Massachusetts Governor Charlie Baker Wynn Everett appovals

Massachusetts Governor Charlie Baker is the man behind the man who will likely issue Wynn Everett its environmental permit once transportation gateways are hammered out, or possibly even before. (Image: AP/Josh Reynolds)

Wynn Everett was awarded its gambling license in September of 2014, yet the $1.7 billion casino resort just across the Mystic River north of Boston still hasn’t broken ground.

But it’s certainly one giant step closer this week to moving dirt, after the Massachusetts Department of Transportation (MassDOT) signed off on the developer’s plans.

In a memo obtained by the Boston Globe, J. Lionel Lucien, MassDOT public-private development unit manager said, “We believe that no further environmental review need be required based on transportation issues.”

The endorsement is a critical development towards Wynn potentially receiving its environmental permit from Matthew Beaton, secretary of the Office of Energy and Environmental Affairs.

Appointed by Republican Gov. Charlie Baker, perhaps the most powerful advocate for the building of the Boston casino, Beaton isn’t expected to delay issuing the permit now that the transportation authority has signed off.

Unplanned Traffic Routes

Many in the city of Boston, including Mayor Martin Walsh, a Democrat, are adamantly opposed to the construction of the Wynn Everett. They believe the resort will reek transportation havoc on Sullivan Square, its Orange Line subway, Rutherford Avenue, and exit ramps along Interstate 93.

City magistrates also say the Massachusetts Bay Transportation Authority (MBTA) rushed through the selling of 1.75 acres of land to Wynn for $6 million without proper approvals. Last but not least, Maura Healey, attorney general for the state, is demanding a traffic plan be submitted before construction begins, not after.

“If you approve the casino without a long-term traffic mitigation plan, we may never get one,” Healey wrote in a letter to Beaton. “This dangerous and congested set of roadways may be unfamiliar to many state residents, but it serves as a major regional transit hub and access point.”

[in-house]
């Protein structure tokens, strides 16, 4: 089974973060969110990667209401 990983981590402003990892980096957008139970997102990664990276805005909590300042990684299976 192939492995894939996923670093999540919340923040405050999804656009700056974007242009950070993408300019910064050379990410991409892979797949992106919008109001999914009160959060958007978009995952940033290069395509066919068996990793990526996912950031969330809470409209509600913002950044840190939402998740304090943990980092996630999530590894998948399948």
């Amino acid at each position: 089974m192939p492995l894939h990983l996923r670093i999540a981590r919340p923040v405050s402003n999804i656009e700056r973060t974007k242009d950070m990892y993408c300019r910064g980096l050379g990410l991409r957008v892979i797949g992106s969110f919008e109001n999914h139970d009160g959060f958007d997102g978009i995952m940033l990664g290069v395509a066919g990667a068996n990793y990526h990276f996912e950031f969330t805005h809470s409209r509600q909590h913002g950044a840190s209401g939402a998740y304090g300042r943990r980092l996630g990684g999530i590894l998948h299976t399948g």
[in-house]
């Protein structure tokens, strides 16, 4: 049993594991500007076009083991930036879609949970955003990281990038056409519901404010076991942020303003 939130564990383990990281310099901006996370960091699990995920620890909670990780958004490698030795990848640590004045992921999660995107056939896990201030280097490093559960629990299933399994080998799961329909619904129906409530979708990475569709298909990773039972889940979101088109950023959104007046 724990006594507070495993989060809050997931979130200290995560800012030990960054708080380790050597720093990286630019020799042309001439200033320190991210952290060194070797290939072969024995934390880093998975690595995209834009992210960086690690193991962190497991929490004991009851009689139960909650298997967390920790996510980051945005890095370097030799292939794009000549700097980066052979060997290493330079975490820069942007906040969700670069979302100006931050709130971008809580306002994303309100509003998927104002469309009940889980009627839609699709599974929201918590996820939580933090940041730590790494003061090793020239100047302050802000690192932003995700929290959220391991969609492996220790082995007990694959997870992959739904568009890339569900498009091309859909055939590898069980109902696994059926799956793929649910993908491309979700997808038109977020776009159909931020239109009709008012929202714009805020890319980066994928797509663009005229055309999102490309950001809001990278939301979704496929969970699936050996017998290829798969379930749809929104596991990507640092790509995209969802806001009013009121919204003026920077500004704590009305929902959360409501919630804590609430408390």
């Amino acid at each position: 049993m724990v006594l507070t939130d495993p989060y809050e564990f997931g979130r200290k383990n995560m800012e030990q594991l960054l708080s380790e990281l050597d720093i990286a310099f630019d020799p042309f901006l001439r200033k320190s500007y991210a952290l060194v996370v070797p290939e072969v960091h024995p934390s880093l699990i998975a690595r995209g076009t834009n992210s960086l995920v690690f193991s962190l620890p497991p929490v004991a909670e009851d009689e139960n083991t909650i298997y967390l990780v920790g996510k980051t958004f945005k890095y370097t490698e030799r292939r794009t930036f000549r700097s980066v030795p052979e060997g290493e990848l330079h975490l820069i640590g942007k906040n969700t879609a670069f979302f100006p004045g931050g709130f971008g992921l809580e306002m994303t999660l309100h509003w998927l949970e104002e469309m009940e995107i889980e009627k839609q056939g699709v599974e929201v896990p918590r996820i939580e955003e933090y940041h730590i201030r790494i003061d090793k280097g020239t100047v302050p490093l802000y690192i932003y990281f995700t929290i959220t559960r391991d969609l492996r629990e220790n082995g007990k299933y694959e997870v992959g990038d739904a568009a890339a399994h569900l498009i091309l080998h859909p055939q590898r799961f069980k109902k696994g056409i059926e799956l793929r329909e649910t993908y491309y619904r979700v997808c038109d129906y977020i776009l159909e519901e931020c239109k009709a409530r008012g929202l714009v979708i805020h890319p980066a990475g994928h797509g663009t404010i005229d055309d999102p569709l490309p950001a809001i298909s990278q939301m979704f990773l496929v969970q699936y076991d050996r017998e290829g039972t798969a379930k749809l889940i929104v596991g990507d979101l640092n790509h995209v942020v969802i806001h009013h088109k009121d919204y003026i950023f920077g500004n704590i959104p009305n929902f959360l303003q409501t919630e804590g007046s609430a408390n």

But Lucien and MassDOT seem to believe all three issues have been settled, or at least that they’re capable of being resolved during the construction process.

“MassDOT shares some of the City of Boston’s concerns regarding the effectiveness of the interim mitigation plan,” Lucien wrote. “MassDOT will continue to work with Wynn.”

Lawyered Up, and Paying Sky-High Fees

While the building of the Wynn Everett will unquestionably encounter many hurdles as it relates to transportation, the main issue preventing the casino from being built might just be political in nature. And politics almost always boils down to money.

For his part, Wynn has agreed to contribute $7.5 million over 15 years to the Orange Line and place the 1.75 acres of MBTA land he purchased into escrow until Beaton’s review is complete.

Meanwhile, Boston says it doesn’t want to be host to a casino, but claims it’s exactly that for Steve Wynn’s Everett site with through roads and public transportation routes that are owned by the city. Walsh has hired former Assistant US Attorney for the District of Massachusetts Thomas Frongillo to make his case. And that legal contract has come under fire in and of itself for its high fee structure.

Frongillo is being paid $490 an hour, an unusually high rate for government-contracted lawyers, and has collected $1.3 million in taxpayer monies to date. Walsh claimed Frongillo had “extensive experience in gaming law,” which later proved to be untrue. Also uncovered was that the attorney had donated $3,000 to the mayor’s campaign and performed pro bono work for lawmakers while Walsh was in the state legislature.

With all these internal battles still waging on, exactly when Wynn Everett will see its foundation assembled remains anyone’s guess.